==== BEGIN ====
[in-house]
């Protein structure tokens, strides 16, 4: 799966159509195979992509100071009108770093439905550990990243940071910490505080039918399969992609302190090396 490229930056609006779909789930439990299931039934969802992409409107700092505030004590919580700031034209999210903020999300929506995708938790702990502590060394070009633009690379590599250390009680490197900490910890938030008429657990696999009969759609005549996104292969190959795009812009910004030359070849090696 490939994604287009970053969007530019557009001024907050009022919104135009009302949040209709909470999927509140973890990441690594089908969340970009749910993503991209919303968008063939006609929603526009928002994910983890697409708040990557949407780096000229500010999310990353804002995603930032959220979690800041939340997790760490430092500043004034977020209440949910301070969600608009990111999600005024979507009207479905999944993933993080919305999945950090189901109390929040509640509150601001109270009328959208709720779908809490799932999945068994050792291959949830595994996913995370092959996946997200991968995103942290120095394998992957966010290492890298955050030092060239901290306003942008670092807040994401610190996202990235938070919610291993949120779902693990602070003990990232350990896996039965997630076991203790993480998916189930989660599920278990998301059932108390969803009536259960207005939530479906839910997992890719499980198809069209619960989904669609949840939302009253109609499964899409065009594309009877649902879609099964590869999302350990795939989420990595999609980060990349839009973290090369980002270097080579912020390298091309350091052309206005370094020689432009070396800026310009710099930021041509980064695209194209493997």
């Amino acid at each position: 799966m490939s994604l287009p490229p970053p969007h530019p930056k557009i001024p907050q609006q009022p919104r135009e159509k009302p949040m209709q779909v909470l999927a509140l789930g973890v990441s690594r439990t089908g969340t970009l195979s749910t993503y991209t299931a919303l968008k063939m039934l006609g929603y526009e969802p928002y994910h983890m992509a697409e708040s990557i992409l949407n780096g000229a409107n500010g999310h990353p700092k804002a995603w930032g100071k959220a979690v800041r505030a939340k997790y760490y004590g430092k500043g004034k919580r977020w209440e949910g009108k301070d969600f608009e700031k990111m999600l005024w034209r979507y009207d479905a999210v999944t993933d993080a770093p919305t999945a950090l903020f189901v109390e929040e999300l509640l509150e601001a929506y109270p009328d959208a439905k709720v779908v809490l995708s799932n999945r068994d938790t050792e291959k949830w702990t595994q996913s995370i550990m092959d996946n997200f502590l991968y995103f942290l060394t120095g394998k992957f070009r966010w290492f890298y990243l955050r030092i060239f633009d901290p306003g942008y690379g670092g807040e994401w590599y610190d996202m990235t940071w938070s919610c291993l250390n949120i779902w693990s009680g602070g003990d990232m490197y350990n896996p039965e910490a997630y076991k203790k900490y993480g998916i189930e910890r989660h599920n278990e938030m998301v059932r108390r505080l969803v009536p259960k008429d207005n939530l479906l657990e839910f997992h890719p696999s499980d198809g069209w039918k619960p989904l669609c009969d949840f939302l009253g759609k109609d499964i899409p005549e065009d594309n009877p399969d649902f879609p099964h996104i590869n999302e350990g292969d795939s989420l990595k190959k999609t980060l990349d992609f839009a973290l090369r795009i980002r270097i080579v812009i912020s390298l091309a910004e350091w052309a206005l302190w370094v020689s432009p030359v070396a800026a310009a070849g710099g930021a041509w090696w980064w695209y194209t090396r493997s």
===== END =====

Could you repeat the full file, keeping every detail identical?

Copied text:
[in-house]
């Protein structure tokens, strides 16, 4: 799966159509195979992509100071009108770093439905550990990243940071910490505080039918399969992609302190090396 490229930056609006779909789930439990299931039934969802992409409107700092505030004590919580700031034209999210903020999300929506995708938790702990502590060394070009633009690379590599250390009680490197900490910890938030008429657990696999009969759609005549996104292969190959795009812009910004030359070849090696 490939994604287009970053969007530019557009001024907050009022919104135009009302949040209709909470999927509140973890990441690594089908969340970009749910993503991209919303968008063939006609929603526009928002994910983890697409708040990557949407780096000229500010999310990353804002995603930032959220979690800041939340997790760490430092500043004034977020209440949910301070969600608009990111999600005024979507009207479905999944993933993080919305999945950090189901109390929040509640509150601001109270009328959208709720779908809490799932999945068994050792291959949830595994996913995370092959996946997200991968995103942290120095394998992957966010290492890298955050030092060239901290306003942008670092807040994401610190996202990235938070919610291993949120779902693990602070003990990232350990896996039965997630076991203790993480998916189930989660599920278990998301059932108390969803009536259960207005939530479906839910997992890719499980198809069209619960989904669609949840939302009253109609499964899409065009594309009877649902879609099964590869999302350990795939989420990595999609980060990349839009973290090369980002270097080579912020390298091309350091052309206005370094020689432009070396800026310009710099930021041509980064695209194209493997």
């Amino acid at each position: 799966m490939s994604l287009p490229p970053p969007h530019p930056k557009i001024p907050q609006q009022p919104r135009e159509k009302p949040m209709q779909v909470l999927a509140l789930g973890v990441s690594r439990t089908g969340t970009l195979s749910t993503y991209t299931a919303l968008k063939m039934l006609g929603y526009e969802p928002y994910h983890m992509a697409e708040s990557i992409l949407n780096g000229a409107n500010g999310h990353p700092k804002a995603w930032g100071k959220a979690v800041r505030a939340k997790y760490y004590g430092k500043g004034k919580r977020w209440e949910g009108k301070d969600f608009e700031k990111m999600l005024w034209r979507y009207d479905a999210v999944t993933d993080a770093p919305t999945a950090l903020f189901v109390e929040e999300l509640l509150e601001a929506y109270p009328d959208a439905k709720v779908v809490l995708s799932n999945r068994d938790t050792e291959k949830w702990t595994q996913s995370i550990m092959d996946n997200f502590l991968y995103f942290l060394t120095g394998k992957f070009r966010w290492f890298y990243l955050r030092i060239f633009d901290p306003g942008y690379g670092g807040e994401w590599y610190d996202m990235t940071w938070s919610c291993l250390n949120i779902w693990s009680g602070g003990d990232m490197y350990n896996p039965e910490a997630y076991k203790k900490y993480g998916i189930e910890r989660h599920n278990e938030m998301v059932r108390r505080l969803v009536p259960k008429d207005n939530l479906l657990e839910f997992h890719p696999s499980d198809g069209w039918k619960p989904l669609c009969d949840f939302l009253g759609k109609d499964i899409p005549e065009d594309n009877p399969d649902f879609p099964h996104i590869n999302e350990g292969d795939s989420l990595k190959k999609t980060l990349d992609f839009a973290l090369r795009i980002r270097i080579v812009i912020s390298l091309a910004e350091w052309a206005l302190w370094v020689s432009p030359v070396a800026a310009a070849g710099g930021a041509w090696w980064w695209y194209t090396r493997s």